The Conversation
Dance Teachers Trending
Photo courtesy of Hightower

The beloved "So You Think You Can Dance" alum and former Emmy-nominated "Dancing with the Stars" pro Chelsie Hightower discovered her passion for ballroom at a young age. She showed a natural ability for the Latin style, but she mastered the necessary versatility by studying jazz, ballet and other forms of dance. "Every style of dance builds on each other," she says, "and the more music you're exposed to, the more your rhythm and coordination is built."

Keep reading... Show less
Studio Success with Just for Kix
Bill Johnson, Courtesy Just for Kix

Running a dance studio is a feat in itself. But adding a competition team into the mix brings a whole new set of challenges. Not only are you focusing on giving your dancers the best training possible, but you're navigating the fast-paced competition and convention circuit. Winning is one goal, but you also want to create an environment that's fun, educational and inspiring for young artists. We asked Cindy Clough, executive director of Just For Kix and a studio owner with over 40 years of experience, for her advice on building a healthy dance team culture:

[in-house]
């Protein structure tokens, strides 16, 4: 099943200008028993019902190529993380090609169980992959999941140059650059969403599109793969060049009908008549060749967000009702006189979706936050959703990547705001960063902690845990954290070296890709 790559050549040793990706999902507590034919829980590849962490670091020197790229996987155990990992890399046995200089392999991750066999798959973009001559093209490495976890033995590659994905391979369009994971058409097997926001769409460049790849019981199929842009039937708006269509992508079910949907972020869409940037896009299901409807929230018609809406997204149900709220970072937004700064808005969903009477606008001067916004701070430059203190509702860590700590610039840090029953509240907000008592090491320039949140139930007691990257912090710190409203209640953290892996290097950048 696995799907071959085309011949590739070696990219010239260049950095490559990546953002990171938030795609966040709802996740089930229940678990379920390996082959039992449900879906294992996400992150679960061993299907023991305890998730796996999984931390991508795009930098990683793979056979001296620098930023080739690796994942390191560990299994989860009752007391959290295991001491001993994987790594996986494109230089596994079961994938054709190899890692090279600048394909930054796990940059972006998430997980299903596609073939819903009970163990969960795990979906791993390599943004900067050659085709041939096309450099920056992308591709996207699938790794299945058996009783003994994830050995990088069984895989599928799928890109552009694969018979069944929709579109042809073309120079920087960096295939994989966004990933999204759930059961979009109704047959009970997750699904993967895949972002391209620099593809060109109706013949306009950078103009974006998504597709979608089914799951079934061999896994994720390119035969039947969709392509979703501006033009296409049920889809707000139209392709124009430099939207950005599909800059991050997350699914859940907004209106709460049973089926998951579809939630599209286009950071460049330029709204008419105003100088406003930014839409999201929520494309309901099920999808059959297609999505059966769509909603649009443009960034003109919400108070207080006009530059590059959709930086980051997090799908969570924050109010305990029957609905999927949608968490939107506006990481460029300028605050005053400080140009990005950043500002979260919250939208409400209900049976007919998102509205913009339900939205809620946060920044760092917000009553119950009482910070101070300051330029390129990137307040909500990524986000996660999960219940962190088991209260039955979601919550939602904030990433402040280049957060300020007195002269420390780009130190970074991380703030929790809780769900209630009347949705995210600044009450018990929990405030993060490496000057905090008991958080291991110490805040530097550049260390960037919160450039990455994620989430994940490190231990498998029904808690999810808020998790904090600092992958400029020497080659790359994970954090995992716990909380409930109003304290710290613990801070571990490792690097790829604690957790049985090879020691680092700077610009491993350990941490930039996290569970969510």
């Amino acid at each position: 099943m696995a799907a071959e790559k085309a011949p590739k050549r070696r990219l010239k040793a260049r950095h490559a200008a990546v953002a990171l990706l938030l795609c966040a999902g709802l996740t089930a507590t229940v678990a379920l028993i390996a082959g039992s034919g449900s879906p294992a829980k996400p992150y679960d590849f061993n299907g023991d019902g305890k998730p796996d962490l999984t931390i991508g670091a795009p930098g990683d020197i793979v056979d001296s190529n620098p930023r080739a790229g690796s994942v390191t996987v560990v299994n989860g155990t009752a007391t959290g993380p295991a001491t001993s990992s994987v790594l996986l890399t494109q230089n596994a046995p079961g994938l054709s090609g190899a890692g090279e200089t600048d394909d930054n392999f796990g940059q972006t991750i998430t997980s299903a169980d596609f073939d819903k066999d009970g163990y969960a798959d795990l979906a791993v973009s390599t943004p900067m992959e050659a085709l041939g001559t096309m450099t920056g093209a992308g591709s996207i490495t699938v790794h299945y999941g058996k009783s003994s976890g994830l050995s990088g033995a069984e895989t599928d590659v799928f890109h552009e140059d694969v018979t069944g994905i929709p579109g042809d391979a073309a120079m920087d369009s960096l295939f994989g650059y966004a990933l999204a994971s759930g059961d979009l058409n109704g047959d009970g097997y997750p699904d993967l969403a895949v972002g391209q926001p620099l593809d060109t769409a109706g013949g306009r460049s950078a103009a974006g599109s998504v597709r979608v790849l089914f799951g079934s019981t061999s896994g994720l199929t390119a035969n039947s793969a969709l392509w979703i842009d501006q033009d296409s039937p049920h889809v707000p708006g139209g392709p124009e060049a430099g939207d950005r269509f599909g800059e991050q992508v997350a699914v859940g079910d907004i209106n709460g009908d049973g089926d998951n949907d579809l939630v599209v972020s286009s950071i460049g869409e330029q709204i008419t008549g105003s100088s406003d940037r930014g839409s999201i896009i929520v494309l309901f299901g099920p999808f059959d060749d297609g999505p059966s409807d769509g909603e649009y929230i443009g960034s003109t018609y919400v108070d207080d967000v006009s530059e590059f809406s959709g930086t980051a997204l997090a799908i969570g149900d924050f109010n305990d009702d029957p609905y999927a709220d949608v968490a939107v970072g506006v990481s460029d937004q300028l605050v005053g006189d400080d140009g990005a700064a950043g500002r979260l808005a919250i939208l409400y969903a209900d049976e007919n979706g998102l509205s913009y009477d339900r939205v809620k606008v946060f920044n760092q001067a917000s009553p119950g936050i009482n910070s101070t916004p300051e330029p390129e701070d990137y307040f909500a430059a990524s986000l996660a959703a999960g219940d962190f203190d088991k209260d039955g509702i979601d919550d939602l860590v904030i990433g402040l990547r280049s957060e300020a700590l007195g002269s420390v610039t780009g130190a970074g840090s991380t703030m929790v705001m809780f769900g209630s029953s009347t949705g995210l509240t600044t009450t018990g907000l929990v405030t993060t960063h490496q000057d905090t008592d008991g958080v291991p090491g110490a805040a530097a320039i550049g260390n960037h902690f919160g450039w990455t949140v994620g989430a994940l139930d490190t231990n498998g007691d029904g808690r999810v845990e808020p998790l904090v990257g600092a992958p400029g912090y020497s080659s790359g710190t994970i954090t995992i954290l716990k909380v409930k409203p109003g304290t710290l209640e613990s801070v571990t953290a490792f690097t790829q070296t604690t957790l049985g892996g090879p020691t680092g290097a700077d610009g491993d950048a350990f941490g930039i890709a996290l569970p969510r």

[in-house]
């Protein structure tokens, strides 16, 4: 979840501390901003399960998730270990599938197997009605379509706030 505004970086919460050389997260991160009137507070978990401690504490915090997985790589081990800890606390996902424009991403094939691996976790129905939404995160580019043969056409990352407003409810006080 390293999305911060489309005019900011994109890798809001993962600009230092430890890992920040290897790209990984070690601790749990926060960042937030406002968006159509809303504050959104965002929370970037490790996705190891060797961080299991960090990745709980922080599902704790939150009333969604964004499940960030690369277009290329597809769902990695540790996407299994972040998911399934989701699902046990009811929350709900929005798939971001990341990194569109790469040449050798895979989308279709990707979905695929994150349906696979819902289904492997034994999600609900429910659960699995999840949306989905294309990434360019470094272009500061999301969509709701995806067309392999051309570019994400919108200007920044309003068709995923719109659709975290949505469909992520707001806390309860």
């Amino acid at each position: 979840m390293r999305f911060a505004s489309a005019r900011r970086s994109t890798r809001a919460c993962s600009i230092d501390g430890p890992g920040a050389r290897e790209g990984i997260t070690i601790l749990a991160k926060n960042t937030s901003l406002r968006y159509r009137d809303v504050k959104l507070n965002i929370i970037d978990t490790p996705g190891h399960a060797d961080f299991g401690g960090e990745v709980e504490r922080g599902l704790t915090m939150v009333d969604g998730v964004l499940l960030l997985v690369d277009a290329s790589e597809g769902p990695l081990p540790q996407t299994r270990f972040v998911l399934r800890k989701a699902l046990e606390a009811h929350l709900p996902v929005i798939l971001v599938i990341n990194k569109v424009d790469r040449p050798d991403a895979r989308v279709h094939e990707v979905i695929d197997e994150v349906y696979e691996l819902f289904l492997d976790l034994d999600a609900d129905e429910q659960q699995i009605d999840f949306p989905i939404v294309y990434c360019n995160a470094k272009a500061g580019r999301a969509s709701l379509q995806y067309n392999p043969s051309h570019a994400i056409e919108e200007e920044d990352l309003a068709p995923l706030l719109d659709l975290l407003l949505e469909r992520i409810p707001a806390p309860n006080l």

Keep reading... Show less
Just for fun
Via Instagram

Happy Father's Day to all of the dance dads in the world! Whether you're professional dancers, dance teachers, dance directors or simply just dance supporters, you are a key ingredient to what makes the dance world such a happy, thriving place, and we love you!

To celebrate, here are our four favorite Instagram dance dads. Prepare to say "Awwwwwwwweeeeeee!!!!!!"

You're welcome!

Keep reading... Show less
Sponsored by Insure Fitness
AdobeStock, Courtesy Insure Fitness Group